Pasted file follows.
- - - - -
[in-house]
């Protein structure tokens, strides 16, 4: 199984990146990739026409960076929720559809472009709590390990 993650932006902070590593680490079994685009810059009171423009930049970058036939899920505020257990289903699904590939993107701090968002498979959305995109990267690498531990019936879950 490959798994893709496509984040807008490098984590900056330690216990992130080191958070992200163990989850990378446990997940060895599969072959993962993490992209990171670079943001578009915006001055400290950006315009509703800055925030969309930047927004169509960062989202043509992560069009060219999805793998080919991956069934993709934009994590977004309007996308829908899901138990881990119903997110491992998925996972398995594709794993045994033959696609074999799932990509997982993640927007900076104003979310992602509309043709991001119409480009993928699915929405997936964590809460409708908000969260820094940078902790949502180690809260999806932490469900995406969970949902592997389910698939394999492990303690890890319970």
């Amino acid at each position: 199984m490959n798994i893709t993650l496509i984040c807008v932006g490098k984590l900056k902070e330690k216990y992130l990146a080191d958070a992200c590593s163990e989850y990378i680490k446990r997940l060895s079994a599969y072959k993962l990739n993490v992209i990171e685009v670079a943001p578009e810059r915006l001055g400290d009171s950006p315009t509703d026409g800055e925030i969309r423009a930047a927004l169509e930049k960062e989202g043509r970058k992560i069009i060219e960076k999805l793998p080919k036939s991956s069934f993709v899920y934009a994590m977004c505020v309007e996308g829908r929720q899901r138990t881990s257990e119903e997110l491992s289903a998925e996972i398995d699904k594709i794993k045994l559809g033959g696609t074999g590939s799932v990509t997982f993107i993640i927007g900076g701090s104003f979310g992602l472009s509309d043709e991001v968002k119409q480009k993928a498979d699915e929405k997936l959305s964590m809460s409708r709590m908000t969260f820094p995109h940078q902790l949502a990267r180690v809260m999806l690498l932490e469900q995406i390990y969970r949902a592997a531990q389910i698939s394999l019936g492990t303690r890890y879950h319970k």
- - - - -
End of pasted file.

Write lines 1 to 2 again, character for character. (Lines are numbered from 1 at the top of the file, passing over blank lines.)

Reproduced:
[in-house]
């Protein structure tokens, strides 16, 4: 199984990146990739026409960076929720559809472009709590390990 993650932006902070590593680490079994685009810059009171423009930049970058036939899920505020257990289903699904590939993107701090968002498979959305995109990267690498531990019936879950 490959798994893709496509984040807008490098984590900056330690216990992130080191958070992200163990989850990378446990997940060895599969072959993962993490992209990171670079943001578009915006001055400290950006315009509703800055925030969309930047927004169509960062989202043509992560069009060219999805793998080919991956069934993709934009994590977004309007996308829908899901138990881990119903997110491992998925996972398995594709794993045994033959696609074999799932990509997982993640927007900076104003979310992602509309043709991001119409480009993928699915929405997936964590809460409708908000969260820094940078902790949502180690809260999806932490469900995406969970949902592997389910698939394999492990303690890890319970």